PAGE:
“History doesn’t repeat itself, but it does rhyme.”
— Mark Twain

Art Deco – The France-China Connection, City University of Hong Kong till June 30…

Posted: June 7th, 2019 | 1 Comment »

Sounds interesting…

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How Richard Sorge Met Agnes Smedley…

Posted: June 5th, 2019 | No Comments »

As I mentioned yesterday I was looking through German WW2 diplomat Hans-Otto Meissner’s biography of the Soviet spy Richard Sorge – The Man With Three Faces (1955). Meissner is not completely reliable on every detail and gets some basic things wrong but this is his account of how Richard Sorge, newly arrived in Shanghai to establish secret radio links between north and south China met Agnes Smedley…except it was a pre-arranged meeting…Sorge took the name Johnson…

‘The evening he arrived Johnson (Sorge) drove by taxi to a small restaurant on the Nanking Road. He ordered champagne and started reading the New York Times. A few minutes later a woman left the bar and went over to his table.

Sorge/Johnson

“You must be American,” she said. It was a statement rather than a question. “Mind if I join you?” Johnson smiled. “Of course not. Sit down. You were right first time. I am an American. Got in this afternoon and came right up here. A friend of mine in the States warned me about food in China and told me this little place would educate my stomach in easy stages. Have some champagne?”

The woman laughed. “No, thanks. I’ll have a gin sling, if I may. And if you want to keep expenses down you had better drink the same while you are here. Champagne is expensive stuff, you know. Incidentally, my name is Smedley.”

Smedley…

It was a code drawn up in Moscow – Sorge would visit that Nanking Road restaurant and order champagne which he would offer a woman who encountered him – the contact sign. The woman would decline and ask for a gin sling – the counter sign. Sorge and Smedley had met and recognised each other as fellow spies.

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The Man With Three Faces – Richard Sorge…

Posted: June 4th, 2019 | No Comments »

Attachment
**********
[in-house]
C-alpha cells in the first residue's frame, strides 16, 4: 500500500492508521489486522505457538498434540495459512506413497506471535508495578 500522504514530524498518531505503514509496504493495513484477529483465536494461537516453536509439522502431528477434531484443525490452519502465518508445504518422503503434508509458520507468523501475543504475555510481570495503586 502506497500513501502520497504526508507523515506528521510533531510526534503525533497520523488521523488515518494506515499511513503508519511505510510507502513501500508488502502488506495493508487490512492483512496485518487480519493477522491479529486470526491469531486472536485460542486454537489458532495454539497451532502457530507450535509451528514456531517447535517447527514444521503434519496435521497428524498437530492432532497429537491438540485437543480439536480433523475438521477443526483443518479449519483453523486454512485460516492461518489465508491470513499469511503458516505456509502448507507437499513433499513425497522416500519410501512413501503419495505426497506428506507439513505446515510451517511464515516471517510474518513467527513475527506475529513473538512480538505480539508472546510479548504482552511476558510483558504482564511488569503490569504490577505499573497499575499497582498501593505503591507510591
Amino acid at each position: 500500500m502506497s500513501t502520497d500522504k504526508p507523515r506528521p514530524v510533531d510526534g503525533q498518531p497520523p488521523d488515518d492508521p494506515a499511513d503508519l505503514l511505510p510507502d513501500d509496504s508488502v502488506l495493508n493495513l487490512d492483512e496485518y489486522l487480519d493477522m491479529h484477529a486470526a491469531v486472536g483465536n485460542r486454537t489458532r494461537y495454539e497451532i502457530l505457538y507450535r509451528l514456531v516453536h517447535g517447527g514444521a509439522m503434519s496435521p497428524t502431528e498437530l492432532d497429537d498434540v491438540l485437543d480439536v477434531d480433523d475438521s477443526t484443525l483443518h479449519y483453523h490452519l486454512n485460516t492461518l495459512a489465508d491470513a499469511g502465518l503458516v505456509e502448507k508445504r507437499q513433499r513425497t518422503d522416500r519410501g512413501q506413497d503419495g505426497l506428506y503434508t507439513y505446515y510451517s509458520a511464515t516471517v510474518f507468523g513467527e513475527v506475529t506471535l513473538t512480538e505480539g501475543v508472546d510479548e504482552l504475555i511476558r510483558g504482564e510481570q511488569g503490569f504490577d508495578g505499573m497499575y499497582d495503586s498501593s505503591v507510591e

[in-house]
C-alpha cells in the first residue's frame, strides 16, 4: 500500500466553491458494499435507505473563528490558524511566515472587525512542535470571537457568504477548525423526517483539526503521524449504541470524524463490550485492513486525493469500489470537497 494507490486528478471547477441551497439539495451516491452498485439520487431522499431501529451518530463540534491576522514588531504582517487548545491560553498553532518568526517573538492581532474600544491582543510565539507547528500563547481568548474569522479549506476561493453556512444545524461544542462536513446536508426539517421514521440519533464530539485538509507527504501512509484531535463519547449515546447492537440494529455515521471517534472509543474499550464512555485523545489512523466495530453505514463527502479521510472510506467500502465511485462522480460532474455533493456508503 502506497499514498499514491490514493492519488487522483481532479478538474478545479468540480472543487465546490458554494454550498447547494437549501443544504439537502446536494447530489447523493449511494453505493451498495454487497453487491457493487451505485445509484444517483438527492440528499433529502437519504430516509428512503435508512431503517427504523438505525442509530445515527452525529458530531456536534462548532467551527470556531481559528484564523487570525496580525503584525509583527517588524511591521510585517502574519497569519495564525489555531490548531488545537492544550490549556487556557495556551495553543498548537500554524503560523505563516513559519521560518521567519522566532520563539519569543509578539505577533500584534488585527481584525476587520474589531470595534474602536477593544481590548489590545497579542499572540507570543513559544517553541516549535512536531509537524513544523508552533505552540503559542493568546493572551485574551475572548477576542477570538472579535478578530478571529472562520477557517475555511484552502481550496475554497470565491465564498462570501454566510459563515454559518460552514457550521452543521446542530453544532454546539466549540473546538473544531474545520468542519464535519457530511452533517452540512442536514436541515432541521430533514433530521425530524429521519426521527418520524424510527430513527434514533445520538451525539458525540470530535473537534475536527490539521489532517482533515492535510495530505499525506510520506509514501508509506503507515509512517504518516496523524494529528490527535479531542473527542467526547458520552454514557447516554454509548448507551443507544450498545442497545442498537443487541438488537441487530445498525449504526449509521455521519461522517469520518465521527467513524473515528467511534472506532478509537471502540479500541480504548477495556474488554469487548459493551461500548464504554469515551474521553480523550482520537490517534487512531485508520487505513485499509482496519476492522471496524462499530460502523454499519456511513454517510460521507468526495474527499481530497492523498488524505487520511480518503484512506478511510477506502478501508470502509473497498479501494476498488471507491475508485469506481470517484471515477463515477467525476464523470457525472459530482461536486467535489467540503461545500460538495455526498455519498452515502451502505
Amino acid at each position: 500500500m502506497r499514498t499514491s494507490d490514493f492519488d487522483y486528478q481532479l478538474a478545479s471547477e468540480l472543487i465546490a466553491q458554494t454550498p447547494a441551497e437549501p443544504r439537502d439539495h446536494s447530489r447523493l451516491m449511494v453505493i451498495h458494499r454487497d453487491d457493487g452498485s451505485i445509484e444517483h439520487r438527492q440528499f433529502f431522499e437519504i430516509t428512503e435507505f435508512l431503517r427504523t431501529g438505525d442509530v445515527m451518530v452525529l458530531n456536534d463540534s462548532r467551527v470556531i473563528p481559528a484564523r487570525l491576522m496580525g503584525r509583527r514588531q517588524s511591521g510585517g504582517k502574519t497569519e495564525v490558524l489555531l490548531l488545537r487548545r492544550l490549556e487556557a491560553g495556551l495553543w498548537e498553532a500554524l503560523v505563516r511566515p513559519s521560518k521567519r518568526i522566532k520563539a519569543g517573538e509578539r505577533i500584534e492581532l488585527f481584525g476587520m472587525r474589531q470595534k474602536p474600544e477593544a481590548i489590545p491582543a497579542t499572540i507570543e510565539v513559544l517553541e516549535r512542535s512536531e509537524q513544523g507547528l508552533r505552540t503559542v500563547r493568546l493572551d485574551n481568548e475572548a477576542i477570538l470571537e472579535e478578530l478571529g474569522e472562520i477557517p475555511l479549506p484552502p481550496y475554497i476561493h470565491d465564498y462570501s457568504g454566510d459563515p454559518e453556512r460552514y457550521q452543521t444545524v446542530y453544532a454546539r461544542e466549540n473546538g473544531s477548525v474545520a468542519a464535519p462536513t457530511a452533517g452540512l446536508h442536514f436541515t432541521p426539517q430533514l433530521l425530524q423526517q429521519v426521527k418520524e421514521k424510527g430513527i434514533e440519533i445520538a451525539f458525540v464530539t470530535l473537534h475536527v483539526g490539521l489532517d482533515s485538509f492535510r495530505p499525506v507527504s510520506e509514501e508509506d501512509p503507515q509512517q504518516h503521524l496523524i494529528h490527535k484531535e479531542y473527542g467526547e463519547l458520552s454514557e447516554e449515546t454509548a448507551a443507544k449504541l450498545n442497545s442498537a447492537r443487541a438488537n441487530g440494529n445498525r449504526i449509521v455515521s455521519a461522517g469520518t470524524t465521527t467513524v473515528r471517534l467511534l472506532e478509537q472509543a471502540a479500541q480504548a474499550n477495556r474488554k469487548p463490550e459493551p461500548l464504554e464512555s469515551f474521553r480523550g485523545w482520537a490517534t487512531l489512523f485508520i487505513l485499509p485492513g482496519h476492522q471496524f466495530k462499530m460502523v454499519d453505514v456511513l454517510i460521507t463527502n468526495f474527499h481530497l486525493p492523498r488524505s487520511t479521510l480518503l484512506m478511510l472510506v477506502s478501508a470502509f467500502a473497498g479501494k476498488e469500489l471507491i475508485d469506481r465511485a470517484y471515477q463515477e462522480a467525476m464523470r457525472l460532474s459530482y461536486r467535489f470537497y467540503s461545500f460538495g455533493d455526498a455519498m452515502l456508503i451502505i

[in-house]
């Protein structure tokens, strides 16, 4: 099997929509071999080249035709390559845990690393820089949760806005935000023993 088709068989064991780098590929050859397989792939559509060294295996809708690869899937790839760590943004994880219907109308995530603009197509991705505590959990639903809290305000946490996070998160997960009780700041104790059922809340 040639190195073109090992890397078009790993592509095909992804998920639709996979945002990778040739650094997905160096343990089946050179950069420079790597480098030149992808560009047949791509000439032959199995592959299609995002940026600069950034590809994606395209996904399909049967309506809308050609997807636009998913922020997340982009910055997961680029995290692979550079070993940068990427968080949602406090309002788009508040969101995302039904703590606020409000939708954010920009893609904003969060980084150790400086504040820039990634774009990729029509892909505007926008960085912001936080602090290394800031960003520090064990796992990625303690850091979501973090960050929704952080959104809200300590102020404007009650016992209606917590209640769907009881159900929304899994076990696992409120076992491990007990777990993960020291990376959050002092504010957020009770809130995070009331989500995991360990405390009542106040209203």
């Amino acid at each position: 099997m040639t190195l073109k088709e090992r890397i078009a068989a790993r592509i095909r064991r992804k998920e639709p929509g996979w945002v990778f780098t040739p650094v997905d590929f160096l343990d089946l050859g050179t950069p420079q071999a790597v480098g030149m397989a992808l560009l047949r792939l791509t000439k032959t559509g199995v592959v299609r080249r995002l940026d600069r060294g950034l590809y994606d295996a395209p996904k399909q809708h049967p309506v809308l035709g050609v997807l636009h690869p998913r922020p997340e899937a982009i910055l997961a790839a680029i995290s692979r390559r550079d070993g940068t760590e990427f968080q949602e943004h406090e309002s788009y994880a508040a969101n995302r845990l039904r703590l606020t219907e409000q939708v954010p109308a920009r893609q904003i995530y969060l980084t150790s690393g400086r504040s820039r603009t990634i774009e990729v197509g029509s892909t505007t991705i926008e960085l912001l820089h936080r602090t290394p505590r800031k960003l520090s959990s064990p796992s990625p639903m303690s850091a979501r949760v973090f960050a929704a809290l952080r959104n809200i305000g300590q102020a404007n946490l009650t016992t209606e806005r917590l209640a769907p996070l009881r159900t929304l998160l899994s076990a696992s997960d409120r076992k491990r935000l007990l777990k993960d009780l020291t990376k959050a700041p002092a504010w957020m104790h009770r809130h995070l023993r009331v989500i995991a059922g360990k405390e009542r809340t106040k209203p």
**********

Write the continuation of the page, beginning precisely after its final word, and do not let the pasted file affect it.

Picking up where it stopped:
I came across this colourful edition of Hans-Otto Meissener’s The Man With Three Faces, his 1955 biography of the Russian super spy who operated in Shanghai and Tokyo, Richard Sorge. It’s not the most detailed biography of Sorge (and there’s a new one out just recently) but Meissner was secretary to General Eugen Ott, the Nazi Ambassador in Tokyo who came under Sorge’s sway and met him a number of times. Indeed Sorge attended Meissner’s wedding in the gardens of the German Embassy in Tokyo…

a pretty good likeness from his photo too…
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Coreia do Norte: Estado de Paranoia – now out in Portuguese….

Posted: June 3rd, 2019 | No Comments »

I’m in Portugal this week launching the new Portuguese edition of my book North Korea: State of Paranoia – or, as they say down Lisbon way….

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Plaza Hotel Shanghai Logos, 1935 – “Absolutely Fireproof”

Posted: May 24th, 2019 | No Comments »

A couple of nice logos from Shanghai’s old Plaza Hotel (courtesy of Doug Clark). The Plaza was at 36 Rue Montauban (Sichuan Nan Lu nowadays) in the French Concession, next to St Joseph’s Church. Quite a contemporary logo and they felt it a good marketing idea to stress that the hotel was ‘absolutely fireproof’.

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Empresses of China’s Forbidden City, 1644–1912 till June 23, Freer Sackler….

Posted: May 23rd, 2019 | No Comments »

I’m sure everybody knows but I would just mention that, should you be fortunate enough to be in Washington DC before June 23 you have a chance to see this…